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Cybercriminals raked in record $1.1 billion in ransom payments in 2023 | #ransomware | #cybercrime


Photo: Adam Berry/Getty Images

Cybercriminals can control huge networks of computers, called botnets, which can be used to distribute spam, malware and assist with organised crime.


Washington
CNN
 — 

Cybercriminals extorted a record $1.1 billion in ransom payments from victim organizations around the world last year despite US government efforts to cut off their money flows, crypto-tracking firm Chainalysis said in a report released Wednesday.

The surge in ransom payments, which nearly doubled the $567 million by Chainalysis in 2022, coincided with a “major escalation in the frequency, scope, and volume of attacks,” the New York based-firm said.

After the FBI announced an operation that thwarted $130 million in ransom payments for several months in 2022, a variety of cybercriminal groups have struck US casinos, hospitals and schools in 2023, and have sometimes collected big payouts.

An increasing share of the ransoms paid are over $1 million as hackers target rich companies that can afford to pay, according to Chainalysis.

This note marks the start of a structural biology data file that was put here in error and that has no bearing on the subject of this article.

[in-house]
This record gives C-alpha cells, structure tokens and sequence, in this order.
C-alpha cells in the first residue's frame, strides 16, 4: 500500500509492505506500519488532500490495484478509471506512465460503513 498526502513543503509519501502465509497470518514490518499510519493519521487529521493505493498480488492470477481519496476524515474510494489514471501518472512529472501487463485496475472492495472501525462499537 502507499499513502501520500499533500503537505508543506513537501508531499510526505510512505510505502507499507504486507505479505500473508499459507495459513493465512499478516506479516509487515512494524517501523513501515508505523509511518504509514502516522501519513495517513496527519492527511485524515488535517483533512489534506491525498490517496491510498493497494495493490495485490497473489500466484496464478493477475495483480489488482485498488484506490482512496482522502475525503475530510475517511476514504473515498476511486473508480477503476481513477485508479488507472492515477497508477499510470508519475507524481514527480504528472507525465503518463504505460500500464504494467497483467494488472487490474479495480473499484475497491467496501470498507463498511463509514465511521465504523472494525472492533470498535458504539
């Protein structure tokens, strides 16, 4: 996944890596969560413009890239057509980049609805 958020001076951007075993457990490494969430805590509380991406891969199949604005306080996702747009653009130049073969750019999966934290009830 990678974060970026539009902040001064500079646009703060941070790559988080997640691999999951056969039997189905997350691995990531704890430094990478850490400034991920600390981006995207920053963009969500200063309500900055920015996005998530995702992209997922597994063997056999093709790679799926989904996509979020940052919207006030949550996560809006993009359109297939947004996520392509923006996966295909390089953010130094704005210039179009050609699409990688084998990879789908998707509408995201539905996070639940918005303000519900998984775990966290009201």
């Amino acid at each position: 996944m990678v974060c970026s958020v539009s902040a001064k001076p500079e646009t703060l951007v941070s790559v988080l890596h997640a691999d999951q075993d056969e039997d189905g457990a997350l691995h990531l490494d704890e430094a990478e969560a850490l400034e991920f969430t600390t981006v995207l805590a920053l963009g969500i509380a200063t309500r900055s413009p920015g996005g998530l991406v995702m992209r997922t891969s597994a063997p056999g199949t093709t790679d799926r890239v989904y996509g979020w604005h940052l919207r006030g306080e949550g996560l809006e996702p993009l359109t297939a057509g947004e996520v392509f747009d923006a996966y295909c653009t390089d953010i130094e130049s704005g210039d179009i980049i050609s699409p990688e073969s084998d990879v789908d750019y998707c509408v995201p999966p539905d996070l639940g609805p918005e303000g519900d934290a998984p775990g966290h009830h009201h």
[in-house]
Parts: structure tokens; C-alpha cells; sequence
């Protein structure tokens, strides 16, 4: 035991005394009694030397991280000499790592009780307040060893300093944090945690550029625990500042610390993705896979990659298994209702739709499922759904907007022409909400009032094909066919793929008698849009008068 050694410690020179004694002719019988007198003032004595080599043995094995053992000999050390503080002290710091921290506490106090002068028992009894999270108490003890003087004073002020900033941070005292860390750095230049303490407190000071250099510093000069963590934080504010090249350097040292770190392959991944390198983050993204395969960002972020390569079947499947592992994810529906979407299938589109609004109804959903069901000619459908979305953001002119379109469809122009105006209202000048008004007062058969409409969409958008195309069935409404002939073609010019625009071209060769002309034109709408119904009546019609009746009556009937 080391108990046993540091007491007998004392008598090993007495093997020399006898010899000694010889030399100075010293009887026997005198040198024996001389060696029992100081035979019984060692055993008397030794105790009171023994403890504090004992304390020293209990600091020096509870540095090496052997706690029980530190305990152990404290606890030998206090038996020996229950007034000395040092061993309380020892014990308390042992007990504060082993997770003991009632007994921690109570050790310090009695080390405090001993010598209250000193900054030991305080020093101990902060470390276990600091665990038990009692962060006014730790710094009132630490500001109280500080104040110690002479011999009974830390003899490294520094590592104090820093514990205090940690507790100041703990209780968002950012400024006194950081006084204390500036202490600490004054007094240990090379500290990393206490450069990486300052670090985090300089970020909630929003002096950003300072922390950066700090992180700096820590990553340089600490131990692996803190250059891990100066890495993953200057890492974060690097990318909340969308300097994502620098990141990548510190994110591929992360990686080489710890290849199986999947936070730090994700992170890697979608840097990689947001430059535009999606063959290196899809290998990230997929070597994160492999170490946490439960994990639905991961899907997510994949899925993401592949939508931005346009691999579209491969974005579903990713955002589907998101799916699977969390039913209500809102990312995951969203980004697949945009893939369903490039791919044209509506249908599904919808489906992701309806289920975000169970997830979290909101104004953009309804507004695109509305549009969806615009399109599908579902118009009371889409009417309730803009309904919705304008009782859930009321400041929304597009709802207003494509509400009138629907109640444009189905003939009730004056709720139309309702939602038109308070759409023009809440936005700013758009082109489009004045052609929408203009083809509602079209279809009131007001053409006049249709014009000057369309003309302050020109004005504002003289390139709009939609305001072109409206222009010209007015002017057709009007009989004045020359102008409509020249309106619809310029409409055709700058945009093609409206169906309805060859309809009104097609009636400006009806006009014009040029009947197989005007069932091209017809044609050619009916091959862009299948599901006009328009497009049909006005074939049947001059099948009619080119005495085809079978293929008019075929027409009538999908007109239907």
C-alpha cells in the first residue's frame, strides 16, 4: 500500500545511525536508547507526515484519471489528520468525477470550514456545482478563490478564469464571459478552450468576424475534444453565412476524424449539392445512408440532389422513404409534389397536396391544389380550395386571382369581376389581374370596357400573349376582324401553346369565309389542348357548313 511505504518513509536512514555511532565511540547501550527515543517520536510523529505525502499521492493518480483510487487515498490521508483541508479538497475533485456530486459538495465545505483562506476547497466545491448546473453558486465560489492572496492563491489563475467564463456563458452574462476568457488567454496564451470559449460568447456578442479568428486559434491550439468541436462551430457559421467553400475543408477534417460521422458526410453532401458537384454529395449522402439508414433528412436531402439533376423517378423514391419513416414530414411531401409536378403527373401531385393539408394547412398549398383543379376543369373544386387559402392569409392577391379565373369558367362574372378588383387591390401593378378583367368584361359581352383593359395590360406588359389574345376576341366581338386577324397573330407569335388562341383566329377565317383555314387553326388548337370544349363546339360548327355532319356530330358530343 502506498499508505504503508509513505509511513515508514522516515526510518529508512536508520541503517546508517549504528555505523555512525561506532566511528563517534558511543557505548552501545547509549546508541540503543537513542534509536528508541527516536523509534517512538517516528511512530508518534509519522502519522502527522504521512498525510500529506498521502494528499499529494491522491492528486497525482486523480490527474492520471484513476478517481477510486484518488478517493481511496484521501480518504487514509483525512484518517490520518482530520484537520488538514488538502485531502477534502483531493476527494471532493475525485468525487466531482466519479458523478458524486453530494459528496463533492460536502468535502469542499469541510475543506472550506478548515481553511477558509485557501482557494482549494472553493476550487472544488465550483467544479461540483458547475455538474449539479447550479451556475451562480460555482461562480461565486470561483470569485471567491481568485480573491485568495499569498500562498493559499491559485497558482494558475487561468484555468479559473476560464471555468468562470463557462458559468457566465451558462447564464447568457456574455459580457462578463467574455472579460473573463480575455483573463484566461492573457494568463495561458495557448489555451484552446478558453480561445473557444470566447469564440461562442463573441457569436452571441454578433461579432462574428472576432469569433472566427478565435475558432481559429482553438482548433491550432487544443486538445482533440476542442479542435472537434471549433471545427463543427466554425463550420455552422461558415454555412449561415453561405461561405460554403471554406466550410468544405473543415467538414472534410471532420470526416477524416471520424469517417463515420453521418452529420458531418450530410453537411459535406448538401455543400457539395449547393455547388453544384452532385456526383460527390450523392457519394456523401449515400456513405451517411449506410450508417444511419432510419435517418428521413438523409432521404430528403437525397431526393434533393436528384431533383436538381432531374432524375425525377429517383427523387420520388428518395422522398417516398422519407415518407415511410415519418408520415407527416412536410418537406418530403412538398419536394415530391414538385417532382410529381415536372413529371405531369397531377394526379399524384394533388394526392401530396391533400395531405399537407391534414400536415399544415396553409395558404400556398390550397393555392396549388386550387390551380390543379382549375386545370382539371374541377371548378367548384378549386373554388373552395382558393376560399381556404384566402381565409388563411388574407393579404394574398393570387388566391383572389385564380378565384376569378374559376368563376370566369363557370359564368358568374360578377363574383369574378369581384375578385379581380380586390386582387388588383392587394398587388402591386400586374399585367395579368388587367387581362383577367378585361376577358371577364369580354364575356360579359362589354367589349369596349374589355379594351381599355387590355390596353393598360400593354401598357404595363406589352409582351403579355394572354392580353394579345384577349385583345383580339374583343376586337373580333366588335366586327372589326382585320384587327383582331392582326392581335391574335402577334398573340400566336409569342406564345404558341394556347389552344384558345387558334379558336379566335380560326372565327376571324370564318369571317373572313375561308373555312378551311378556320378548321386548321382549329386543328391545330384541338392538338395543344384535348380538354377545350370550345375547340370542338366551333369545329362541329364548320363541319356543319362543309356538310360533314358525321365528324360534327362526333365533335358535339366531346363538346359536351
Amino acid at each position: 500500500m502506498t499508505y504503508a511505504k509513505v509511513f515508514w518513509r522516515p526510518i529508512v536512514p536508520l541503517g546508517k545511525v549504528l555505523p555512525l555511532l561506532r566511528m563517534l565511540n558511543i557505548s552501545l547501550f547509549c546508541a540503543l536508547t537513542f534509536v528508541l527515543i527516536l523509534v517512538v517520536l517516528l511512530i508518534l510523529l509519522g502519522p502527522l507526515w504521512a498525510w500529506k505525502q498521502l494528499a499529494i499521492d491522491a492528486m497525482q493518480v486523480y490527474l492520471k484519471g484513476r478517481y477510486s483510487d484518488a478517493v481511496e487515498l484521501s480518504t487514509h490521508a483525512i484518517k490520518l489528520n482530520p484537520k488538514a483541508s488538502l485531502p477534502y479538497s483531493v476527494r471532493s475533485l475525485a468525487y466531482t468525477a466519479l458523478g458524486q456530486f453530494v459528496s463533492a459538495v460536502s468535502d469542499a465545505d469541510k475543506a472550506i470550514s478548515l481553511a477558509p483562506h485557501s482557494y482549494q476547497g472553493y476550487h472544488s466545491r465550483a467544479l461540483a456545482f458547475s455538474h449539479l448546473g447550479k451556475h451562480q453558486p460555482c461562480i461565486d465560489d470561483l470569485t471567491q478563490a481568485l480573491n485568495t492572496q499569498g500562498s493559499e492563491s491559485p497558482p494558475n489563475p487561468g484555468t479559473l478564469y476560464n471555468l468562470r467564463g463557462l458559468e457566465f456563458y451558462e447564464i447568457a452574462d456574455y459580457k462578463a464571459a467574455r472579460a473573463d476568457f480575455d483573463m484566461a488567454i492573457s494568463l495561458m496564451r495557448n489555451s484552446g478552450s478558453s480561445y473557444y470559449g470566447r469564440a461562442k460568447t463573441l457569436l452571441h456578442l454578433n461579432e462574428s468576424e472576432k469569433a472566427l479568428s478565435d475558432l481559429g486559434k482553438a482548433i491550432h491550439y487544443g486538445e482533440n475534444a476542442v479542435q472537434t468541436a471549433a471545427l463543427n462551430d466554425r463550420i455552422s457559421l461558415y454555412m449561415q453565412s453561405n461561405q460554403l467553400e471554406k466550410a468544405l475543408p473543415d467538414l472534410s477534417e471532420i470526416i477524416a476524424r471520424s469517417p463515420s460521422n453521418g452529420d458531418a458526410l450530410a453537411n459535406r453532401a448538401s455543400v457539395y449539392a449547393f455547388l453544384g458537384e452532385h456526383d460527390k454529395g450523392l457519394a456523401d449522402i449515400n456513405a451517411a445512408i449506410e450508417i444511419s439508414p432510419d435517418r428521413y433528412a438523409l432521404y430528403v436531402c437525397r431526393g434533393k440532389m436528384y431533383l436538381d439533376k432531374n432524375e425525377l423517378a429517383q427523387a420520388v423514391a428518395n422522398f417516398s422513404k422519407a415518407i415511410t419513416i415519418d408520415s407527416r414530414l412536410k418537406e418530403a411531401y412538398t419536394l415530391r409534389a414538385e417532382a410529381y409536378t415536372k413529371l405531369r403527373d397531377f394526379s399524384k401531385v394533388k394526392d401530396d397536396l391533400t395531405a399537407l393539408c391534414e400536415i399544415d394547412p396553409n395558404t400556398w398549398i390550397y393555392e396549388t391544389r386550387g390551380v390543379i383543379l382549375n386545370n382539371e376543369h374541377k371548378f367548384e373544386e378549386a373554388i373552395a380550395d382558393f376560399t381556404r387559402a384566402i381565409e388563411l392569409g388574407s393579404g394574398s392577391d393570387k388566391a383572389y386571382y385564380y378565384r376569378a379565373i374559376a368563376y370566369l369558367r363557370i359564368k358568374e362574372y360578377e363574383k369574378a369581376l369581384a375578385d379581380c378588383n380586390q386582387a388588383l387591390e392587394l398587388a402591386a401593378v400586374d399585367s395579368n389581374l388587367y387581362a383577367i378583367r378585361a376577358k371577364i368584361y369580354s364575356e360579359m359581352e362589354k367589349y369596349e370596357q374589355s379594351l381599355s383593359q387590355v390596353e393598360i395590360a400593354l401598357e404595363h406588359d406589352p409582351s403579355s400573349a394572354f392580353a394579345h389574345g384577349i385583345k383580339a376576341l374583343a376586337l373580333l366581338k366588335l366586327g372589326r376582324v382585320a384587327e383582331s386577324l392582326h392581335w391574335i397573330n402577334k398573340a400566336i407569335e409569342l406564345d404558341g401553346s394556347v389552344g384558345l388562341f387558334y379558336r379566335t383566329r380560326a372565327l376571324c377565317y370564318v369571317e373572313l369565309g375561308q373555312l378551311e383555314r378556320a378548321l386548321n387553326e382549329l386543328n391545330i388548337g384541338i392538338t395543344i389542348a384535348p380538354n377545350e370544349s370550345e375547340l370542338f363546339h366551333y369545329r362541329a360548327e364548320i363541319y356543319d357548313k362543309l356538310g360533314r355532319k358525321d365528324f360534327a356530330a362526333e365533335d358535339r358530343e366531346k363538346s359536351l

Those high-profile hacks aside, the “everyday [ransomware] attacks on hospitals, small businesses, and government agencies are debilitating,” Jackie Burns Koven, Chainalysis’ head of cyber threat intelligence, told CNN.

The new report does not track additional losses, which often number in the millions of dollars, that victims suffer in trying to recover from ransomware attacks. MGM Resorts has estimated its recovery costs from a major ransomware attack last year at $100 million.

A ransomware attack that forced a major US fuel operator Colonial Pipeline to shut down in May 2021 made ransomware a top national security concern for the Biden administration. The US Treasury has tried to crack down on payments through sanctions, the White House has urged victims not to pay and the Justice Department has indicted and arrested some prolific hackers.

But the criminals are also adapting, and the problem remains endemic, especially for US schools and local governments without the resources to defend themselves.

Multiple US government agencies themselves were hacked by a Russian-speaking ransomware gang, as CNN first reported in July, though there were no reports of ransom payments made by those victims.



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